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Physical Factors That Influence Child Development

by Debra Pachucki

Physical factors can influence different aspects of child development in different ways. Sometimes, physical influences on child development are easy to control, and in other instances, nature has the final say. Give your child a strong developmental start by promoting healthy physical influences and eliminating negative factors within your control.

Genetics

Sometimes, kids inherit certain genes and physical traits from their parents that can hinder overall development. Down syndrome, for example, is one genetic condition that causes delays in physical and intellectual development. Turner syndrome is another inherited chromosomal disorder that affects the physical, emotional and cognitive development in female children, often resulting in physical abnormalities and learning disabilities.

Nutrition

Nutrition is essential to healthy child development. Healthy children who continually receive proper nutrition will thrive developmentally, while malnourished children may suffer problems in physical, cognitive and behavioral development. It is important for you to promote healthy eating habits and to teach your child how to make good food choices. Routinely eating unhealthy foods like junk food and fast food contributes to obesity and diabetes, which can impede normal physical, emotional and social development in a variety of different ways.

Exercise

Exercise promotes healthy physical development, but physical fitness leads to healthy development in other domains as well. A research review prepared by the Illinois Public Health Institute acknowledges a direct link between physical activity and improved cognitive ability. Get the family moving with outdoor activities like biking or shooting hoops to keep kids’ bodies and minds healthy and fit.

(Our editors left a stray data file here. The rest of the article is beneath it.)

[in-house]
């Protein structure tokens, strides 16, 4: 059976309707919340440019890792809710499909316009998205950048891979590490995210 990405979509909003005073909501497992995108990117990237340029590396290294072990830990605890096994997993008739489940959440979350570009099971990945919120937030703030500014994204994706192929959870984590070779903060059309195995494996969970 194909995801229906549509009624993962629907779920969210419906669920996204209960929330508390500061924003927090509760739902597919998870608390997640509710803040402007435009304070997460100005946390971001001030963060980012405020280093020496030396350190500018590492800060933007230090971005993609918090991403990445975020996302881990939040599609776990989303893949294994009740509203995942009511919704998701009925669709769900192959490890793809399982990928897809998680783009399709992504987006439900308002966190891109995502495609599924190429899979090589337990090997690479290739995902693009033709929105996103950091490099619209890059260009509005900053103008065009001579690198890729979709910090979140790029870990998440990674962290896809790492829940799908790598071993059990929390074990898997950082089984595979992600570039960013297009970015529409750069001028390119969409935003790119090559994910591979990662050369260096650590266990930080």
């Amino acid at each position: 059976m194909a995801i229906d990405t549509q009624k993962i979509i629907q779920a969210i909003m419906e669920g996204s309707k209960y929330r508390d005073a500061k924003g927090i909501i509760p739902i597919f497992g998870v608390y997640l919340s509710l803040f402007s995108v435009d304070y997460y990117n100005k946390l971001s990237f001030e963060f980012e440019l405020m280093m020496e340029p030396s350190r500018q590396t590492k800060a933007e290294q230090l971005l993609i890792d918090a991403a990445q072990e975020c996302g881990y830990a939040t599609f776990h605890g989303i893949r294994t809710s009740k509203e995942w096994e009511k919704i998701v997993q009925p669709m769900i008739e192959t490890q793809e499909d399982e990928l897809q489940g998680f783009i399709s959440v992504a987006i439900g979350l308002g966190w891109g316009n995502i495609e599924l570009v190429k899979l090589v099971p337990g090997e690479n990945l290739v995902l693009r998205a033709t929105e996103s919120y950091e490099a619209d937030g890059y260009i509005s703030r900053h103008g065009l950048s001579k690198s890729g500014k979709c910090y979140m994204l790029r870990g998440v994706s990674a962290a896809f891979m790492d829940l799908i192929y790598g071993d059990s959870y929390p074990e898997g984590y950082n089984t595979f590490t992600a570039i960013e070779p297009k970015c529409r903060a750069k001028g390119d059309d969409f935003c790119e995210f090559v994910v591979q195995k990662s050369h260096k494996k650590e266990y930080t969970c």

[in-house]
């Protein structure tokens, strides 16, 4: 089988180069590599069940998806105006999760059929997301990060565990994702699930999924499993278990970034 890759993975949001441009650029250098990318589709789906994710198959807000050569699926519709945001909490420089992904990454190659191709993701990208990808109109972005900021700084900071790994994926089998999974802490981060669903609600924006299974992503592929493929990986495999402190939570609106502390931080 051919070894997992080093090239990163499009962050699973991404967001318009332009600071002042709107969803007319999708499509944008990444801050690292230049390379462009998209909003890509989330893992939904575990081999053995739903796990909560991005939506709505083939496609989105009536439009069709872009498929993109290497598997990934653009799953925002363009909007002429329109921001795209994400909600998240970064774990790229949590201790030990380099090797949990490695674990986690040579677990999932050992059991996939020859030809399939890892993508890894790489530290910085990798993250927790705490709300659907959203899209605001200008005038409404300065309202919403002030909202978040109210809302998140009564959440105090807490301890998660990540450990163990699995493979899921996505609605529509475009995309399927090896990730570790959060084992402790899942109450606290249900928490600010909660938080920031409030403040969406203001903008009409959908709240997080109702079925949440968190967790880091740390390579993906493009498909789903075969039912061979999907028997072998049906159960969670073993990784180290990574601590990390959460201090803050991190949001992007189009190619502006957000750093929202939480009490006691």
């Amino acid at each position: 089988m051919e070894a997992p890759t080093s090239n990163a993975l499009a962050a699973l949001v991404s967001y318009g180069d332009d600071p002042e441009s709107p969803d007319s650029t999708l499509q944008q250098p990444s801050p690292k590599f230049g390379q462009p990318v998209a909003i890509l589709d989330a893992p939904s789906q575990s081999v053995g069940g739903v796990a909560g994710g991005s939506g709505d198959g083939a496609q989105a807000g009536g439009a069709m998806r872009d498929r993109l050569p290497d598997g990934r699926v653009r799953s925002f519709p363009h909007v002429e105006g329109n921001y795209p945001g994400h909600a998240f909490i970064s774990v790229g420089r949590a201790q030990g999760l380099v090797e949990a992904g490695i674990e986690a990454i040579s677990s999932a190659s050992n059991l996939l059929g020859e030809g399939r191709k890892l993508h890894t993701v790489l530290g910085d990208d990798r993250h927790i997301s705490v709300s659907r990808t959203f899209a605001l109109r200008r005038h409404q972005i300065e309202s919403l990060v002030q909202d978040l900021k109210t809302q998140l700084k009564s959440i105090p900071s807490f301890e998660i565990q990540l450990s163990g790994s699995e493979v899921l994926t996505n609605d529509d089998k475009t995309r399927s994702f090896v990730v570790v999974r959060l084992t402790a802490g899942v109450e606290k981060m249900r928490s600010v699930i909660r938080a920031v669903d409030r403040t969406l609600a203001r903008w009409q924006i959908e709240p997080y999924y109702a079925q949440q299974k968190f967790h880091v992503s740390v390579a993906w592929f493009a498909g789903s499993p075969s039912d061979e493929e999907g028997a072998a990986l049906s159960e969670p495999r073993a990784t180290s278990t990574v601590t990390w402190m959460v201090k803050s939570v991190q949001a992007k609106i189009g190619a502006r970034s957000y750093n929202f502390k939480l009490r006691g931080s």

Environment

Environmental factors directly impact a child’s development in many ways. Unsanitary living conditions can harm children’s health and hinder developmental growth, while isolation from peers can inhibit social development. Children who grow up in environments that provide little or no mental or sensory stimulation might lag in cognitive development. Other physical aspects of a child’s environment, such as hazardous chemicals that aren't properly locked away and play areas that aren't child-proofed or enclosed, can pose dangers to children's development and well-being. On the other hand, children who grow up in safe, loving homes that provide children with healthy environmental interactions -- and minimize environmental dangers -- thrive in developmental domains.

About the Author

Debra Pachucki has been writing in the journalistic, scholastic and educational sectors since 2003. Pachucki holds a Bachelor's degree in education and currently teaches in New Jersey. She has worked professionally with children of all ages and is pursuing a second Masters degree in education from Monmouth University.

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